An industry-academic collaborative group affiliated with Ulsan National Institute of Science and Technology (UNIST) has successfully engineered anti-bacterial fabrics that are effective against the super-bacterium, Staphylococcus aureus.
This anti-bacterial fabric was developed using a natural bacterial pigment called ‘Violacein’, which is violet pigment naturally made by bacteria found in nature, and is reported to have antibacterial, antiviral, antiprotozoal and anticancer effects.
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The research team at UNIST, led by Prof. Robert J. Mitchell, extracted crude violacein using a self-developed production method and this was used to dye the cotton fabric. The team discovered that this fabric blocked the growth of MRSA and other multi-drug resistant S. aureus strains by 99.9%.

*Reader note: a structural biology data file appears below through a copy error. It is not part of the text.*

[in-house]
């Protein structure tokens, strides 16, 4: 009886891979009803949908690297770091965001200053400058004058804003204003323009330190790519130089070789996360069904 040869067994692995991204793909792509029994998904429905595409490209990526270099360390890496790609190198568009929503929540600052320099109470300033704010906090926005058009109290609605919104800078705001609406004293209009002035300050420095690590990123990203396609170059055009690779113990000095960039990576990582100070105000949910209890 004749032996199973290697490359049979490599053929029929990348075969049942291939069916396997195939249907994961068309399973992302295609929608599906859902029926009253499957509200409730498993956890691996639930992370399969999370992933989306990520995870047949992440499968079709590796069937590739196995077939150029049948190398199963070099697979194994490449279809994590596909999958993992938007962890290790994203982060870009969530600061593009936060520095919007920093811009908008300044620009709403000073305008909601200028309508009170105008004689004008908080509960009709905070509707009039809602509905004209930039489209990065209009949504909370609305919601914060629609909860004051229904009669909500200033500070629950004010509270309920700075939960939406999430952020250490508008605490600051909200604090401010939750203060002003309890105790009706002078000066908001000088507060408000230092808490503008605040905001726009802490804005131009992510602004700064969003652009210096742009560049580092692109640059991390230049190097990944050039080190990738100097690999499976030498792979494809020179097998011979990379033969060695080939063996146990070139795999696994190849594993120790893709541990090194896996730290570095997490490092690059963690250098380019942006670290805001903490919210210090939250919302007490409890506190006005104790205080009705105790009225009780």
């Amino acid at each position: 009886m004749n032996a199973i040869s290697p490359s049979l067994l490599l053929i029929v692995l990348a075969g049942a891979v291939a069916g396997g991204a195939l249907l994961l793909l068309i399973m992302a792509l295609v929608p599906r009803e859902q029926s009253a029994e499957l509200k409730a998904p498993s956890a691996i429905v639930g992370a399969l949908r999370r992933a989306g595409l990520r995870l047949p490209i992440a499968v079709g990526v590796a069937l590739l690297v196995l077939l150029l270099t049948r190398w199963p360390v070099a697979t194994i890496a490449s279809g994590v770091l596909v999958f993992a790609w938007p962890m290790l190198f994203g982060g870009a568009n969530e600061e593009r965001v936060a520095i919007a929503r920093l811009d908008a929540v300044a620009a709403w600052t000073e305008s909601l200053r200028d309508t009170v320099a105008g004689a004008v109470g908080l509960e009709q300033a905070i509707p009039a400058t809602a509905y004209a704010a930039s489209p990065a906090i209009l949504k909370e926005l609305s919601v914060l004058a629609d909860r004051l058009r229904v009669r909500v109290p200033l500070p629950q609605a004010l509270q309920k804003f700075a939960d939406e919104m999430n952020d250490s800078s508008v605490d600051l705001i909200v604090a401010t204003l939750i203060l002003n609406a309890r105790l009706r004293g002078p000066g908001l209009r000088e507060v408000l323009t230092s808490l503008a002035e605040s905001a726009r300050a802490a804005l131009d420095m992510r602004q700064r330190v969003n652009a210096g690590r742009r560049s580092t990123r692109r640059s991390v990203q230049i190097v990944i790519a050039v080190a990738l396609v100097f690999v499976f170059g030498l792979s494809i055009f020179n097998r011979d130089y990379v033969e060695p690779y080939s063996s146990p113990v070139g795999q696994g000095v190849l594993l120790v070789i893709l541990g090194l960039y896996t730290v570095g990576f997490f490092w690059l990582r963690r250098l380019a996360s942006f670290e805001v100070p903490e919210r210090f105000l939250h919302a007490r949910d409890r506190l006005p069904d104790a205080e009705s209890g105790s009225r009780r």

This widespread use of antibiotics has resulted in the ongoing and ever-increasing prevalence of antibiotic-resistant bacteria, with more than 0.7 million patients dying each year from these “superbugs”. Moreover, nosocomial infections, otherwise known as hospital-acquired infections, have become a growing problem worldwide and South Korea is no exception, scientists say.
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“This is first case where an antibacterial fabric was produced using violacein. This fabric has the possibility to reduce the impact of super-bacterial infections,” said Prof. Mitchell. “We hope this donation will help public health.”
The work was supported by a grant from the Korea Institute for Advancement of Technology (KIAT) through the EUREKA program.